Cost of the CrashThese letters brought to mind some concepts that I enjoyed thinking about in
To the Editor:
In his review of “Crashed,” by Adam Tooze (Aug. 12), Fareed Zakaria asserts that “the rescue worked better than almost anyone imagined.” He notes there was no “double-dip recession” and growth returned “slowly but surely.” But this misses what was the major criticism of the “rescue.” It merely hit the re-set button — keeping the big banks solvent. Meanwhile, the stimulus did little to put people back to work. It was not the double-dip recession that critics feared but a long sluggish recovery that failed to affect the majority of the people.
For example, it took six years (2009-15) for the unemployment rate to return to the pre-recession number. The share of income received by the top 1 percent had been 23 percent before the recession. After falling to 18 percent in 2010 it jumped back to 22 percent by 2015. Meanwhile, as late as 2015, the bottom 99 percent of the population had only recovered two-thirds of the income they had lost. Zakaria should have added a few words to his assertion that the rescue worked: It worked for the top 1 percent, not for the rest of us.
The writer is an emeritus professor of economics at Western New England University.
To the Editor:
Fareed Zakaria’s review of Adam Tooze’s “Crashed” is an approving account of an approving book. But what was “saved” was “the economy,” not humans.
Yes, the government and others acted to prop up banks. But humans lost twice: Houses and savings were savaged, while banks, their executives, and the rich, as usual, won. And in a further irony, they used taxpayer money to save “the economy” and the banks. Yes, some of it was repaid from those financial institutions, using money deposited in them by humans.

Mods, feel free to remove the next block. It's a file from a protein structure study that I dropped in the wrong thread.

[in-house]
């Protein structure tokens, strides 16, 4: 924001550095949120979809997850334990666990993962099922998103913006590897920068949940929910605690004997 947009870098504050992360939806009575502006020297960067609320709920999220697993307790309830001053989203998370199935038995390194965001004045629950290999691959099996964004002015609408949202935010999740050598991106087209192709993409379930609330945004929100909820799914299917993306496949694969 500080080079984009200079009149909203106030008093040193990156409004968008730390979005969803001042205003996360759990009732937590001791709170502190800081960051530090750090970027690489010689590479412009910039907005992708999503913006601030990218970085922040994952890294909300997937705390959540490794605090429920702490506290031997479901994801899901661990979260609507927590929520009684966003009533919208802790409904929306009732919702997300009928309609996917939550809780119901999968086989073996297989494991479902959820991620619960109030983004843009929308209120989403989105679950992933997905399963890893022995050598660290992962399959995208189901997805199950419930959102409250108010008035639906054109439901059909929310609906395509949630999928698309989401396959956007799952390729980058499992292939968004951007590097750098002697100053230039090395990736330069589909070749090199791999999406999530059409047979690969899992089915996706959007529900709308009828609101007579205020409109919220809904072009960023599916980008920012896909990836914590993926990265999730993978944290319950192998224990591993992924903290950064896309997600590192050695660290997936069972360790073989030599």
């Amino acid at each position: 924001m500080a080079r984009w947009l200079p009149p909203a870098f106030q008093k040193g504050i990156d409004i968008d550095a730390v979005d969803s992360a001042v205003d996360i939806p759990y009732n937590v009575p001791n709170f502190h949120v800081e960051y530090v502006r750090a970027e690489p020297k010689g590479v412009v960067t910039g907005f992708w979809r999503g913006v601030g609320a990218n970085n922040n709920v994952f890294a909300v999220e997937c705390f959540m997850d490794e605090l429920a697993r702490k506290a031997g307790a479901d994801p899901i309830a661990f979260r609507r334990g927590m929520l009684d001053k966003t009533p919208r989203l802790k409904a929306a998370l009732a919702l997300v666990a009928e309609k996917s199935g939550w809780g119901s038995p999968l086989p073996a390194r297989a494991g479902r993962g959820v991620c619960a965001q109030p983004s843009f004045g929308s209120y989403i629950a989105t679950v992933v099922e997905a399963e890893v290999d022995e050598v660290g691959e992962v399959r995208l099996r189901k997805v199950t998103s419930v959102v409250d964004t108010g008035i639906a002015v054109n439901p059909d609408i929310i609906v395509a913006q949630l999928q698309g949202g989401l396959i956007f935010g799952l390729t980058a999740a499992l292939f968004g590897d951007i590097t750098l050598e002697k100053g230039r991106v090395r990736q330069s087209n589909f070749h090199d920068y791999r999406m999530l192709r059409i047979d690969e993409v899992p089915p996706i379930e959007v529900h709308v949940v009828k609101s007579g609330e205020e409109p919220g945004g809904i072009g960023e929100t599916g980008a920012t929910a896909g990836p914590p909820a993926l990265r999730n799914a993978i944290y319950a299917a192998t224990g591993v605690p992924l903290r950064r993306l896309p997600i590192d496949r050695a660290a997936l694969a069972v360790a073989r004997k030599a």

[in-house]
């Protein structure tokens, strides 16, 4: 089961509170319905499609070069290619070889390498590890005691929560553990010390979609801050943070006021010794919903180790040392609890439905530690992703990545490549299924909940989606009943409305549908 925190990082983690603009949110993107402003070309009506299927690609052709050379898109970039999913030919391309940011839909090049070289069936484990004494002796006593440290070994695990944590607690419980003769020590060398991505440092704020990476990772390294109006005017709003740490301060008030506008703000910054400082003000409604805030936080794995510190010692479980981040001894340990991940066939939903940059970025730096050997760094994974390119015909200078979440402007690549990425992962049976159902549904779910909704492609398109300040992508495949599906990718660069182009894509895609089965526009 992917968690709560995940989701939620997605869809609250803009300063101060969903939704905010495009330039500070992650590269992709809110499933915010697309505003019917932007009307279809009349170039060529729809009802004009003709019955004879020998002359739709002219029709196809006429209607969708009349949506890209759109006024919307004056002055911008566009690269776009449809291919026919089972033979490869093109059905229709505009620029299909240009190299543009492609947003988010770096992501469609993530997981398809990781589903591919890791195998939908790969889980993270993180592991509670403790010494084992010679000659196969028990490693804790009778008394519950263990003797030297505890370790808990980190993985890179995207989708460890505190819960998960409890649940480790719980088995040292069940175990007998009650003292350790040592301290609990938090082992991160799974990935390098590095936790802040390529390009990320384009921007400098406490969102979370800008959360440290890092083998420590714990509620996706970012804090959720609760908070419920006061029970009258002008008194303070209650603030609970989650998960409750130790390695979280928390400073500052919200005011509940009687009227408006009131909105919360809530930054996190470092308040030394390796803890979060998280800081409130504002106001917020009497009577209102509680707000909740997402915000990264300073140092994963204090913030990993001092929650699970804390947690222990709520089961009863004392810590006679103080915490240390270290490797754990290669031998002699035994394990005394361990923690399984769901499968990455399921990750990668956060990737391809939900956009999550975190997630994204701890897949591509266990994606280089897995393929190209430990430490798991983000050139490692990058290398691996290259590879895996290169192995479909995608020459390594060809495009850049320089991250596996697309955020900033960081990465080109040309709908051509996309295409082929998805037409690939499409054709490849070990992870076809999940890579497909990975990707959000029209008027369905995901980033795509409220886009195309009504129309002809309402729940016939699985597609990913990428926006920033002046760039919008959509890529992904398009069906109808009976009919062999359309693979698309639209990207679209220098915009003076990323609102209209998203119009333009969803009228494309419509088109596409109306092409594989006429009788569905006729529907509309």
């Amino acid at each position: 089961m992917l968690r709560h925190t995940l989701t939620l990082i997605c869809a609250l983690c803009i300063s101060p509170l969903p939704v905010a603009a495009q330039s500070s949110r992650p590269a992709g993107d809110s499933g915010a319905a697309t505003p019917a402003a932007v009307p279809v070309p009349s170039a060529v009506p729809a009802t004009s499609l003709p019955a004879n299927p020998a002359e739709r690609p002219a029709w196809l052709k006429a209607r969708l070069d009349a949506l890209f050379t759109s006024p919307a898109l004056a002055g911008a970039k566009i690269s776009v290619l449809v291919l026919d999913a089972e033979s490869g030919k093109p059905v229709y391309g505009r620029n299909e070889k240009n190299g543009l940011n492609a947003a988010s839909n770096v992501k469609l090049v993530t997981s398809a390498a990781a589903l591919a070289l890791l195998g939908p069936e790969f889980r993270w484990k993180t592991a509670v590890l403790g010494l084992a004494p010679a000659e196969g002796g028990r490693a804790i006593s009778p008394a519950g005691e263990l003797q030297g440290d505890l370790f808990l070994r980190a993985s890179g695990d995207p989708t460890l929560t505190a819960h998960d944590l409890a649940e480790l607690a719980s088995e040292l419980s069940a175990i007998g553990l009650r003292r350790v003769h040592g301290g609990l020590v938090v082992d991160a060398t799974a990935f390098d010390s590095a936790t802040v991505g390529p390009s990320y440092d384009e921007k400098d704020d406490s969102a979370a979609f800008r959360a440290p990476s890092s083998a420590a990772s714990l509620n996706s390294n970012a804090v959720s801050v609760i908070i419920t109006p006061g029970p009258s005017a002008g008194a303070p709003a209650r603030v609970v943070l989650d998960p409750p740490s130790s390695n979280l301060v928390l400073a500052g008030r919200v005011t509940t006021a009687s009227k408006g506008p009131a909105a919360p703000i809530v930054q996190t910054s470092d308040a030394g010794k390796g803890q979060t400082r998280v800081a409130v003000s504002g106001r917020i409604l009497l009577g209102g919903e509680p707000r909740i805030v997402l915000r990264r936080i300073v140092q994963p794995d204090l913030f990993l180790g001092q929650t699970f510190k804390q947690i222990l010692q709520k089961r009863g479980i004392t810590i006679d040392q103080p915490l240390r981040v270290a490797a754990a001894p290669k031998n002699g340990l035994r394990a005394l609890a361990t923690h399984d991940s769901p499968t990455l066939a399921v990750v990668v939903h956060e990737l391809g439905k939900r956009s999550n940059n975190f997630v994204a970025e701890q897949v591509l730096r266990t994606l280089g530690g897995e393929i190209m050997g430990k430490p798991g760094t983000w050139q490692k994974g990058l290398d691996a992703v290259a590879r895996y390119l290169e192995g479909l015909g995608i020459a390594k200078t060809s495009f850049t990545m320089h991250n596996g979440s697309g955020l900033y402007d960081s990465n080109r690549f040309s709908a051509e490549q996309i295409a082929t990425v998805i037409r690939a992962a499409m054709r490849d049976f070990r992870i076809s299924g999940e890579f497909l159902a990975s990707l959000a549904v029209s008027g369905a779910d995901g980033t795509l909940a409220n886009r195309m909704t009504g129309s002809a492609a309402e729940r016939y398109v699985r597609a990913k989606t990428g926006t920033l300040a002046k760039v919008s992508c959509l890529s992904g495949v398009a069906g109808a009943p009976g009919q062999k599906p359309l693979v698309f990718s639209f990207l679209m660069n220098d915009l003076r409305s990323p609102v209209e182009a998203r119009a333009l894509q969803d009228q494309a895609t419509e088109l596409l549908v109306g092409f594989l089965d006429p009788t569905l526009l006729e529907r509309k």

And the endless greed spawned by free market capitalism and lax regulations, which created the crash in the first place, gets mentioned simply in passing.
CASTRO VALLEY, CALIF.
When something is everyday ordinary, commonplace, accepted as normal, it becomes invisible. How can we discuss and analyze, and perhaps challenge, its influence? First we have to make it visible.
Gender roles are the perfect example of this. From the colour of a baby's room, to the toys they play with, the stories they see and hear, and a million other data streams, humans are taught gender roles and expectations. Sure, this has loosened up a bit for some segment of society, but in the overall scheme, it is still largely true. Expectations of gender roles are as invisible as the air that baby breathes. We are thoroughly indoctrinated from the moment we are born. If we want to challenge gender roles, we first have to name the many ways those roles are taught and reinforced. We have to make the invisible visible.
This in turn leads me to think of something Allan and I talk about a lot: how anything progressive or leftist is labeled "political" -- and declared inappropriate in many settings -- while pro-government and pro-military displays are thought to be natural and not political. Military displays at sporting events: neutral. Sitting down during the national anthem: political. Honouring "fallen heroes": natural. Honouring anyone who is a vocal opponent of war: political.
Once you are aware of these hidden biases, you see them everywhere. In one iSchool project, I had to choose a classification system, describe it, then use a different method to classify the same things, and show how assumptions and biases were transformed through the use of a different classification system. I analyzed the way clothing is classified by L.L.Bean, and proposed a gender-free alternative.
I think this hidden bias thing should be a regular wmtc feature, for capitalism, and for war. Or maybe it already is?
(Whoo-hoo, I'm blogging again!)